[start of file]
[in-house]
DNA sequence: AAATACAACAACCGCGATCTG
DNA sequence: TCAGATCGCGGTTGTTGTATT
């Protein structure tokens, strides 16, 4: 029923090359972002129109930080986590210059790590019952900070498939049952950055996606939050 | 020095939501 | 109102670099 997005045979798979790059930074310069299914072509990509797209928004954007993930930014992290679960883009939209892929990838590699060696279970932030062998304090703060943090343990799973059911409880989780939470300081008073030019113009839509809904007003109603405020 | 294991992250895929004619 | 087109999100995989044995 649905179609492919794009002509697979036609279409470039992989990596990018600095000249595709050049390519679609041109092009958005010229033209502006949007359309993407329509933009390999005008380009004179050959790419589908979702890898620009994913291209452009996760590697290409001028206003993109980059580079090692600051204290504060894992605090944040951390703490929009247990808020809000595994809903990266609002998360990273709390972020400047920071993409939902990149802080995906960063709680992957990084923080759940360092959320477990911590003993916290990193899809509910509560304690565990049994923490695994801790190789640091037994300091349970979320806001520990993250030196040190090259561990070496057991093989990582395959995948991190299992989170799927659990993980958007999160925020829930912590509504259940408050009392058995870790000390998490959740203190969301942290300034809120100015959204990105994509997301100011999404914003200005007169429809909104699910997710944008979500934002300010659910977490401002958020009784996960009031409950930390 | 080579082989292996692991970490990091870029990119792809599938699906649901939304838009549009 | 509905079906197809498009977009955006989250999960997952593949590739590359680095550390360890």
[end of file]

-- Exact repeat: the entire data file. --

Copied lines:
[in-house]
DNA sequence: AAATACAACAACCGCGATCTG
DNA sequence: TCAGATCGCGGTTGTTGTATT
């Protein structure tokens, strides 16, 4: 029923090359972002129109930080986590210059790590019952900070498939049952950055996606939050 | 020095939501 | 109102670099 997005045979798979790059930074310069299914072509990509797209928004954007993930930014992290679960883009939209892929990838590699060696279970932030062998304090703060943090343990799973059911409880989780939470300081008073030019113009839509809904007003109603405020 | 294991992250895929004619 | 087109999100995989044995 649905179609492919794009002509697979036609279409470039992989990596990018600095000249595709050049390519679609041109092009958005010229033209502006949007359309993407329509933009390999005008380009004179050959790419589908979702890898620009994913291209452009996760590697290409001028206003993109980059580079090692600051204290504060894992605090944040951390703490929009247990808020809000595994809903990266609002998360990273709390972020400047920071993409939902990149802080995906960063709680992957990084923080759940360092959320477990911590003993916290990193899809509910509560304690565990049994923490695994801790190789640091037994300091349970979320806001520990993250030196040190090259561990070496057991093989990582395959995948991190299992989170799927659990993980958007999160925020829930912590509504259940408050009392058995870790000390998490959740203190969301942290300034809120100015959204990105994509997301100011999404914003200005007169429809909104699910997710944008979500934002300010659910977490401002958020009784996960009031409950930390 | 080579082989292996692991970490990091870029990119792809599938699906649901939304838009549009 | 509905079906197809498009977009955006989250999960997952593949590739590359680095550390360890």